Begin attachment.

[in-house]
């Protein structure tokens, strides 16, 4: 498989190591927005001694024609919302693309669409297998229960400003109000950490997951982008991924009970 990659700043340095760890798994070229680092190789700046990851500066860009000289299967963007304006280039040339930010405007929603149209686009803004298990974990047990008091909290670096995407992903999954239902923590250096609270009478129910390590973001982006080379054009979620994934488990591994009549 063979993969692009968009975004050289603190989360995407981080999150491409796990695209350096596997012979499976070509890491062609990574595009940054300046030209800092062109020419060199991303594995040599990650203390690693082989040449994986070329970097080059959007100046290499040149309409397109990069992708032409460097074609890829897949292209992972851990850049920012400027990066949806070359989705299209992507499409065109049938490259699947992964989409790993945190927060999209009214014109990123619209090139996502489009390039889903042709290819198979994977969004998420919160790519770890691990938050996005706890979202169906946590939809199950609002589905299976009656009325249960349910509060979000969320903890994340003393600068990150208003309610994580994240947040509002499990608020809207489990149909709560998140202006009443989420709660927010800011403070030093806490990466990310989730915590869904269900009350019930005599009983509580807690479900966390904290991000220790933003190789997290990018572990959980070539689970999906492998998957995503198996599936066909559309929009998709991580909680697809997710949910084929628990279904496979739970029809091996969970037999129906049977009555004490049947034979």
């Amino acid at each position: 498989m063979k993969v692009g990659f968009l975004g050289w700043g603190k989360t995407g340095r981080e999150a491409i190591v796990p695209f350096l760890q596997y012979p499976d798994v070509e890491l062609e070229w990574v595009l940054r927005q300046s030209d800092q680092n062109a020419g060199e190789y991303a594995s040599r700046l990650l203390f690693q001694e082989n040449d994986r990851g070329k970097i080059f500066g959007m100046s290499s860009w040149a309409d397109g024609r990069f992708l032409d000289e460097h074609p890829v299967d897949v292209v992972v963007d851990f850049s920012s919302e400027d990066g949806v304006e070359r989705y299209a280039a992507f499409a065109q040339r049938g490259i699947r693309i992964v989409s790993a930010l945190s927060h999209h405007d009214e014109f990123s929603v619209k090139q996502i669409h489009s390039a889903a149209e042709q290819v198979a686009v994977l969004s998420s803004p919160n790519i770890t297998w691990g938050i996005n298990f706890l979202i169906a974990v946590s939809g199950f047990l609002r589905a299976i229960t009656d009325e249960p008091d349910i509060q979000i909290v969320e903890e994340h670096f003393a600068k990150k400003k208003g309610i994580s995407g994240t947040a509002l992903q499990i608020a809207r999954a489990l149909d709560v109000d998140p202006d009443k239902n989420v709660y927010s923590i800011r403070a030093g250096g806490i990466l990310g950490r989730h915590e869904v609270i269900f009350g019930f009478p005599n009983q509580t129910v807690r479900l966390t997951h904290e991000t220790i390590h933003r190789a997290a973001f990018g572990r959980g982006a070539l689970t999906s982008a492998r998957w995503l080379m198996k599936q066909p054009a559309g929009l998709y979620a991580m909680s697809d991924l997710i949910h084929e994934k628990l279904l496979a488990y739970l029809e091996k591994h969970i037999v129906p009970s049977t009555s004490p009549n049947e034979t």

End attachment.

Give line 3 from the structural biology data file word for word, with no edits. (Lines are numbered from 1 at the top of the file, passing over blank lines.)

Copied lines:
């Amino acid at each position: 498989m063979k993969v692009g990659f968009l975004g050289w700043g603190k989360t995407g340095r981080e999150a491409i190591v796990p695209f350096l760890q596997y012979p499976d798994v070509e890491l062609e070229w990574v595009l940054r927005q300046s030209d800092q680092n062109a020419g060199e190789y991303a594995s040599r700046l990650l203390f690693q001694e082989n040449d994986r990851g070329k970097i080059f500066g959007m100046s290499s860009w040149a309409d397109g024609r990069f992708l032409d000289e460097h074609p890829v299967d897949v292209v992972v963007d851990f850049s920012s919302e400027d990066g949806v304006e070359r989705y299209a280039a992507f499409a065109q040339r049938g490259i699947r693309i992964v989409s790993a930010l945190s927060h999209h405007d009214e014109f990123s929603v619209k090139q996502i669409h489009s390039a889903a149209e042709q290819v198979a686009v994977l969004s998420s803004p919160n790519i770890t297998w691990g938050i996005n298990f706890l979202i169906a974990v946590s939809g199950f047990l609002r589905a299976i229960t009656d009325e249960p008091d349910i509060q979000i909290v969320e903890e994340h670096f003393a600068k990150k400003k208003g309610i994580s995407g994240t947040a509002l992903q499990i608020a809207r999954a489990l149909d709560v109000d998140p202006d009443k239902n989420v709660y927010s923590i800011r403070a030093g250096g806490i990466l990310g950490r989730h915590e869904v609270i269900f009350g019930f009478p005599n009983q509580t129910v807690r479900l966390t997951h904290e991000t220790i390590h933003r190789a997290a973001f990018g572990r959980g982006a070539l689970t999906s982008a492998r998957w995503l080379m198996k599936q066909p054009a559309g929009l998709y979620a991580m909680s697809d991924l997710i949910h084929e994934k628990l279904l496979a488990y739970l029809e091996k591994h969970i037999v129906p009970s049977t009555s004490p009549n049947e034979t």